The Race to Climb 8,000-Meter Peaks Tore This Team Apart
Pasdawa Sherpa and Dawa Ongju Sherpa helped Norwegian climber Kristin Harila reach the highest summits in 2022. Their bitter breakup highlights a power disparity between Sherpas and the clients that hire them.
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In late July, 2022, Nepali mountaineers Pasdawa Sherpa and his uncle Dawa Ongju Sherpa were breaking trail high on the summit ridge of 26,414-foot Broad Peak in Pakistan. The two were working as guides for Norwegian climber Kristin Harila, who was attempting to set a speed record for summiting the world’s 14 peaks above 8,000 meters, which is currently held by Nepali mountaineer Nirmal Purja.
In an instant, an avalanche swept two Sherpas off the ridge. Alive but shaken, they freed themselves and continued towards the summit, only to be hit by another slide.
“At that point we knew we should turn back” Dawa Ongju told Outside. “But we thought, ‘If we live, we live. If we die, we die. It doesn’t matter.’ So we risked our lives and continued on to the summit.”
“We did it all for Kristin,” he said.
The trio continued, eventually reaching the top. Broad Peak was the eighth summit that Harila reached alongside the two men, and her success and unorthodox climbing strategy drew attention from international media. Other record seekers on the high peaks often use fresh teams of sherpas for each mountain, but Harila told the media that she wanted to make history alongside her two guides, both of whom work for outfitter 8K Expeditions. “Pasdawa and Uncle Dawa are amazing.” Harila told me in May, 2022. “I would love to share the record with them. I don’t need it to be focused on myself.”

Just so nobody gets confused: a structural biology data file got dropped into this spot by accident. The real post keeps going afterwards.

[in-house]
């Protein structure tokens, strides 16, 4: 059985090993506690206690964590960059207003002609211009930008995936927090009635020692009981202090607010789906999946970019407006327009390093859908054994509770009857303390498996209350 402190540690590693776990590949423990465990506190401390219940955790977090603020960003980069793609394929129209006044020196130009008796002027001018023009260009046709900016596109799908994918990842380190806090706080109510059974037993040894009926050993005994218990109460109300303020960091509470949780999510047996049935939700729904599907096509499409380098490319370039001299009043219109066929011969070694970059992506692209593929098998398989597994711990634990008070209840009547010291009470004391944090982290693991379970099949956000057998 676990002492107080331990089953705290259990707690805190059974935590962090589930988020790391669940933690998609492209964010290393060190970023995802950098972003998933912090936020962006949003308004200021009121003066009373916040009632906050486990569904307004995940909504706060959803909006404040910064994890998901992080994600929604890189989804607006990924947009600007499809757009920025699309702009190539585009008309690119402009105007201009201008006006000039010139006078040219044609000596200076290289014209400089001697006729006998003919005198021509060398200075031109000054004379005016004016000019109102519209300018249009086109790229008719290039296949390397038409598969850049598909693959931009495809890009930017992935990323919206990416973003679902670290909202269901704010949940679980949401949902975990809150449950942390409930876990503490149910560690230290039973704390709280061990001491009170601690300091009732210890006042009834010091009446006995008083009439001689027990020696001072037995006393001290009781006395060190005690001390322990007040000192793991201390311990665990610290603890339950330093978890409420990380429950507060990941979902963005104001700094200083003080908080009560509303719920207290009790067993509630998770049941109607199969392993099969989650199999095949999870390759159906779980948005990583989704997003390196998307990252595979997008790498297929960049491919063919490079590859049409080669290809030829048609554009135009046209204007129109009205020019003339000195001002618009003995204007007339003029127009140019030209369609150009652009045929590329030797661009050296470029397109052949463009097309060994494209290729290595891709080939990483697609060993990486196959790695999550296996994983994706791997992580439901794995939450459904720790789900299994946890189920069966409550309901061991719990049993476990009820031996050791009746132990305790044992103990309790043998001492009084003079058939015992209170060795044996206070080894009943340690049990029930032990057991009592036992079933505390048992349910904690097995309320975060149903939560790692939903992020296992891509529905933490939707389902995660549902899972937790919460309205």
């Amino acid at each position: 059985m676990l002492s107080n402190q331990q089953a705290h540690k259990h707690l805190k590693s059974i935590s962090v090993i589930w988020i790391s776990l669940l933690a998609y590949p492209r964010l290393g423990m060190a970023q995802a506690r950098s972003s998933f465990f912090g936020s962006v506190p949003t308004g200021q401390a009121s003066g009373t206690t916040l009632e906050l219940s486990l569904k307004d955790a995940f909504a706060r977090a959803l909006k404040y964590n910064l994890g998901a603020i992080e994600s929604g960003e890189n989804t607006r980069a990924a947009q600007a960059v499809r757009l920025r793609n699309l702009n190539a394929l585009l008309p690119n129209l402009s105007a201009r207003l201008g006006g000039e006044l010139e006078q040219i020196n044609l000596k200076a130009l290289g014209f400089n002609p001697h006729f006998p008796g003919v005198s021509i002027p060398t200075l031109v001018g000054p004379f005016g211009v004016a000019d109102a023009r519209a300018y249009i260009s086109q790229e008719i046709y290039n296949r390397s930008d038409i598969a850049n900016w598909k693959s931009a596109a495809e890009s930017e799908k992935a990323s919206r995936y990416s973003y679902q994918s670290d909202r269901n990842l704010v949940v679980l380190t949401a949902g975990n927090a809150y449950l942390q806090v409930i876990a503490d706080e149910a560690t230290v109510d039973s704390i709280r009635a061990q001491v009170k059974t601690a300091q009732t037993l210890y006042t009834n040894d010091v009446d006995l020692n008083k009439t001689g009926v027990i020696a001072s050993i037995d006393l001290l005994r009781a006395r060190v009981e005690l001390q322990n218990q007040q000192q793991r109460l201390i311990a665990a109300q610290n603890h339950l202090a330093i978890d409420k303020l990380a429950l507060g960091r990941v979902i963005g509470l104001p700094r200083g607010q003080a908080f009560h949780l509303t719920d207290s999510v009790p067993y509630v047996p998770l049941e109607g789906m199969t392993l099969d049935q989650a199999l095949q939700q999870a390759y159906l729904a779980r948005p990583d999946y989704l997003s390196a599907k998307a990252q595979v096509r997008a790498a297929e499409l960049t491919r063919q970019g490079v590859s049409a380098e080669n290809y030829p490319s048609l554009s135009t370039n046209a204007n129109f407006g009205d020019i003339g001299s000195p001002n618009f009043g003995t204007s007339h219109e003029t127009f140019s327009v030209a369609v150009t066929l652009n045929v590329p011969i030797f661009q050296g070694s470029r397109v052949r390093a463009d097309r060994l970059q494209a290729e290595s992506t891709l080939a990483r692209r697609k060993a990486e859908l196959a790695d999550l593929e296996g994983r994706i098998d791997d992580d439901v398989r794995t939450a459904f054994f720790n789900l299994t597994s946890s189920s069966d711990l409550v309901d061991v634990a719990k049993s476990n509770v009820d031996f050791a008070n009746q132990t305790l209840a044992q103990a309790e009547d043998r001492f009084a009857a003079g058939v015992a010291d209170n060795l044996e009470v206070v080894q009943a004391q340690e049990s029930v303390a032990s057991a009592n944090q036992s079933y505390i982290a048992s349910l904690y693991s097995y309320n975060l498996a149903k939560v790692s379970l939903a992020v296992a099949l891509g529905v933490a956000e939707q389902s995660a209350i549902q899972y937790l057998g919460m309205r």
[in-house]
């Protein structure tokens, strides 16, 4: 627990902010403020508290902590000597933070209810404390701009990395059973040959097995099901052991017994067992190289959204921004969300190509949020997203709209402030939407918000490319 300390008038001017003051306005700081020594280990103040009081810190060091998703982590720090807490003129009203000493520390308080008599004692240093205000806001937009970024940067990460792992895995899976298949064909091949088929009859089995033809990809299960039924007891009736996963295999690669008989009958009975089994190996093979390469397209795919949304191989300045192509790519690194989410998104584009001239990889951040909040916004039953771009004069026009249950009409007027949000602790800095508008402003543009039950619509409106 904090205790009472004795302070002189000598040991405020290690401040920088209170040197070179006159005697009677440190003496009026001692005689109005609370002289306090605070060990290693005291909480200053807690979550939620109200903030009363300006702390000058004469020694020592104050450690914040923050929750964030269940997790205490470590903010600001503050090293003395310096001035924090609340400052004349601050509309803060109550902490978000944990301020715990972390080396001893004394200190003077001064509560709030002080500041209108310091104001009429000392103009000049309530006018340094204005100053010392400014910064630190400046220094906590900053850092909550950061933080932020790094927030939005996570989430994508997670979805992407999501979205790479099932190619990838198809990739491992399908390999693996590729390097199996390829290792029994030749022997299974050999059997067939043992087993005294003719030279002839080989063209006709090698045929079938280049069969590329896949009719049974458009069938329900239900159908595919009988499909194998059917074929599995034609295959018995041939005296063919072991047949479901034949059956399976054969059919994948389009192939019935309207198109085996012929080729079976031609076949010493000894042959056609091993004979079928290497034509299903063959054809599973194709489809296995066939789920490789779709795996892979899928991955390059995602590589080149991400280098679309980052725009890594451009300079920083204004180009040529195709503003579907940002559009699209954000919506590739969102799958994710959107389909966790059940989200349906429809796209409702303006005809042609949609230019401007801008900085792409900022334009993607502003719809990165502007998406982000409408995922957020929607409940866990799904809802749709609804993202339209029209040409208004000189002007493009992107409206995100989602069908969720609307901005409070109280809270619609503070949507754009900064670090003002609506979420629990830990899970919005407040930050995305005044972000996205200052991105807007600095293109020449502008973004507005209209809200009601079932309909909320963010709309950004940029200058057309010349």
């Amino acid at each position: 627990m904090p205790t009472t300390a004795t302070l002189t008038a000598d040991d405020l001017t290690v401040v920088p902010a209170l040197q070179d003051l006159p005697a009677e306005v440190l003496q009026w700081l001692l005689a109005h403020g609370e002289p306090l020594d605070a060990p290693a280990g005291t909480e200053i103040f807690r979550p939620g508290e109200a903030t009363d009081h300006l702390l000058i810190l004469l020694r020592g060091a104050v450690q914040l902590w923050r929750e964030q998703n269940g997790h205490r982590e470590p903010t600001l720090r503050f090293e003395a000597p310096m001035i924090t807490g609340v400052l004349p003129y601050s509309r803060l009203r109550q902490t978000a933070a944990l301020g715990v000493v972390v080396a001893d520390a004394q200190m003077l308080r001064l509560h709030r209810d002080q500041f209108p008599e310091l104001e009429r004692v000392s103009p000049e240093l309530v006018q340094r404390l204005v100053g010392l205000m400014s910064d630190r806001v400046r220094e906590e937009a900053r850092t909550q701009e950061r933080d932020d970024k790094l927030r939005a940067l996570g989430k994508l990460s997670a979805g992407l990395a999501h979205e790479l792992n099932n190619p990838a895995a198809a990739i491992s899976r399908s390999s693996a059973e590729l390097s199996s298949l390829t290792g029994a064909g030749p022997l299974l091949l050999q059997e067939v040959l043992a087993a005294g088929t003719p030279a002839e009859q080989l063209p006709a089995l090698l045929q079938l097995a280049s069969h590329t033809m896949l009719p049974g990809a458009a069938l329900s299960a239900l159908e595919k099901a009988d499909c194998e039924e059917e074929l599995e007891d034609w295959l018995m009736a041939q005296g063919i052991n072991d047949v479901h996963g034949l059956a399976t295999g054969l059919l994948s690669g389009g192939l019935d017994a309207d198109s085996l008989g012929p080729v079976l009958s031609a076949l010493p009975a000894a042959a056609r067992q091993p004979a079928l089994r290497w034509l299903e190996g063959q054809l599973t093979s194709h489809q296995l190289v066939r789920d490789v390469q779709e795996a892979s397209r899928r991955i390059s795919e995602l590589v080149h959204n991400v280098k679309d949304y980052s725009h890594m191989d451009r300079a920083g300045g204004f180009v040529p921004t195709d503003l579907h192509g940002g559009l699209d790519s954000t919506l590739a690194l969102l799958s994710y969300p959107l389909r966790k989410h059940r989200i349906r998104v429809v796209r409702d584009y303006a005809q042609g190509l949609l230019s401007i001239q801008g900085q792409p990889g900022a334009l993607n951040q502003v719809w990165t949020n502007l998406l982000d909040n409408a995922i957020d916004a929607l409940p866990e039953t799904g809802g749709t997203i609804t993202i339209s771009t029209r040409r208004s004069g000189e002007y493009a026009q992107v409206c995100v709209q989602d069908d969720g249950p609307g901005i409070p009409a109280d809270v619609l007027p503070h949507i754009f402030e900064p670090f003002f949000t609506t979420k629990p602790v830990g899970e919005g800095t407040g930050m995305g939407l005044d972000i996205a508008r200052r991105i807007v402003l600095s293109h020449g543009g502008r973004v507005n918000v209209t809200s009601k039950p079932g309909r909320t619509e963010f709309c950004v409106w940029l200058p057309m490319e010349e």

But in November 2022, the relationship between the three abruptly dissolved, despite the trio having two more mountains to ascend: 26,864-foot Cho Oyu and 26,335-foot Shishapangma. Both peaks are typically climbed from China, but the country’s borders were closed due to the pandemic, and Harila couldn’t secure permits to enter the country. She planned a winter ascent of Cho Oyu from the Nepal side, but Pasdawa and Dawa Ongju were conspicuously absent from her roster. Pasdawa and Dawa Ongju did not provide specifics for why they stopped working with Harila, but a representative from 8K Expeditions said in a March 2023 interview that there was a disagreement over payment.
Harila’s Cho Oyu bid was unsuccessful, and a few weeks later she announced plans to pursue the speed record on the 14 peaks in 2023 alongside a different outfitter—but she invited Pasdawa and Dawa Ongju to join her on her first two climbs in April, Cho Oyu and Shishapangma, so they could complete the 14 peaks together.
Outside spoke to Pasdawa and Dawa Ongju in April, 2023, and they admitted that the situation left them with hurt feelings, but they both wished Harila well on her 2023 attempt. “We were planning to share the record, so of course this hurts.” Dawa Ongju said. “We struggled together, and we put our lives on the line for her. But I give her my blessings.”